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Scam & Fraud News

Shared inheritances and cheque fraud

By RTL Today - 19-02-20
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Money
Shared inheritances and cheque fraud (© Pixabay)

Scams self-perpetuate by constantly evolving, as scammers discover new methods to trick people out of their money. In part one of the series, we explained how scammers were able to form relationships with their marks in order to gain trust to steal their money.

In part one of this series, we explored some popular scams that fall under the umbrella term of "Nigeria Connection", as coined by the German police.

The most obvious Nigeria Connection scam tricks the victim by offering them large amounts of money. The police constantly receive reports from citizens concerning emails or messages on apps from strangers, which consist of supposedly lucrative offers.

Steve Goedert, the head of the police's prevention service, explained that this is one of the oldest forms of the scam: a Nigerian prince (or other individuals, such as a lawyer allegedly representing a long-lost relative) contacts the recipient and requests their help which will end with a remuneration of an exorbitant sum.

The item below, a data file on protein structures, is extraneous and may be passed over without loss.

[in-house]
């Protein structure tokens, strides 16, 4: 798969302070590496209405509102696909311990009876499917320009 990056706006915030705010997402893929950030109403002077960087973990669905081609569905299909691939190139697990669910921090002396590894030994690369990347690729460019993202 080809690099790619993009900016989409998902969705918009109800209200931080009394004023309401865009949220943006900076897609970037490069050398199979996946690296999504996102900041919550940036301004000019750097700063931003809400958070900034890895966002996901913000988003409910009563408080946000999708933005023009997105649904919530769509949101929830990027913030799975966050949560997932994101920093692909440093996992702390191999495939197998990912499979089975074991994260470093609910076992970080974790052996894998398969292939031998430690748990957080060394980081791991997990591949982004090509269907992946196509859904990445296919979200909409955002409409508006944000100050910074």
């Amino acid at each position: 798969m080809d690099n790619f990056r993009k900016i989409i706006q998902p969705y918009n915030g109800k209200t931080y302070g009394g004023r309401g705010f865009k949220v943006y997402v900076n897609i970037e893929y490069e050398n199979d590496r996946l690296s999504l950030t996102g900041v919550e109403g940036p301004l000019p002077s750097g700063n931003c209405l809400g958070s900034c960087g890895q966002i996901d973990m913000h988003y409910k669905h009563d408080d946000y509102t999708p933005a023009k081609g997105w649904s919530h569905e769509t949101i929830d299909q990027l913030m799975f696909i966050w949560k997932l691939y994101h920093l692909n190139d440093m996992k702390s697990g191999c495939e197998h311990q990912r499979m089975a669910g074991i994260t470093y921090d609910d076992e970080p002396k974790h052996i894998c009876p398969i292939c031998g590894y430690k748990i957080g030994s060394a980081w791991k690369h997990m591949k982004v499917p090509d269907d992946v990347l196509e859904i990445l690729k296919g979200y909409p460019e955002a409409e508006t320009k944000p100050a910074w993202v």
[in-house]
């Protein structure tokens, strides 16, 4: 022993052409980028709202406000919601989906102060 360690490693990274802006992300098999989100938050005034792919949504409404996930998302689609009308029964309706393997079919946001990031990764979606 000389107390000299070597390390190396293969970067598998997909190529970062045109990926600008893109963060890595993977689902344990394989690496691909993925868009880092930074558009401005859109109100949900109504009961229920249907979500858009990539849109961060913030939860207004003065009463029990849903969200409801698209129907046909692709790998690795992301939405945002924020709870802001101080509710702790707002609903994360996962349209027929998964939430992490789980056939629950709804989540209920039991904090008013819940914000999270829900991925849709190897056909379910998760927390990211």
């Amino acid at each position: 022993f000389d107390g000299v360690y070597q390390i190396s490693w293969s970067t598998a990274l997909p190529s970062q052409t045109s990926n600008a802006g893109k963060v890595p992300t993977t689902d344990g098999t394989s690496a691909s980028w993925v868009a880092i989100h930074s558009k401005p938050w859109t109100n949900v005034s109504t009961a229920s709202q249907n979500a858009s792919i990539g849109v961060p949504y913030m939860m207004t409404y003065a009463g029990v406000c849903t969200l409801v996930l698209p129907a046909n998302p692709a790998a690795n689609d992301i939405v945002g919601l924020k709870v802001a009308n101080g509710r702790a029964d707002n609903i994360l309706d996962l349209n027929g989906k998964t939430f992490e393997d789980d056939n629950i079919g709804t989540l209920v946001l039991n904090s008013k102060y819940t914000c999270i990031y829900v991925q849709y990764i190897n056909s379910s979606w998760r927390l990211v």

A specific example of the scam concerns a blocked inheritance due to fees that require paying. The scammer promises to share the inheritance if the victim pays the fees. Goedert explained that the best reaction is to delete such emails. After all, if it sounds too good to be true, it likely is.

Cheque fraud

A further scam involves fake cheques. Whilst Luxembourg tends not to use cheques, other countries still tend to use them. This scam is prolific in the United States, for example.

Despite the old-fashioned nature of using a cheque, the scam is prevalent on the internet. If someone is selling a car online, a scammer may respond and offer to pay a particular amount by cheque. The amount is usually much higher than the amount the seller is asking for. The recipient then gets the cheque and all seems as normal, which means the recipient then completes the sale of the car.

However, at the point of cashing in the cheque, the cheque bounces - that is, the bank reverses the cheque due to insufficient funds. Goedert reiterated that, in selling high-value goods such as cars, the best method is to meet the buyer in person. If a potential buyer offers to pay by cheque, then insist on a bank transfer or cash, Goedert stressed. Finally, he said listening to your gut can also always be useful in situations where shady individuals may take advantage.

Tune in on Friday for the third part in this series on scams!

 


 

Tags: inheritance fraud, check fraud, cheque fraud

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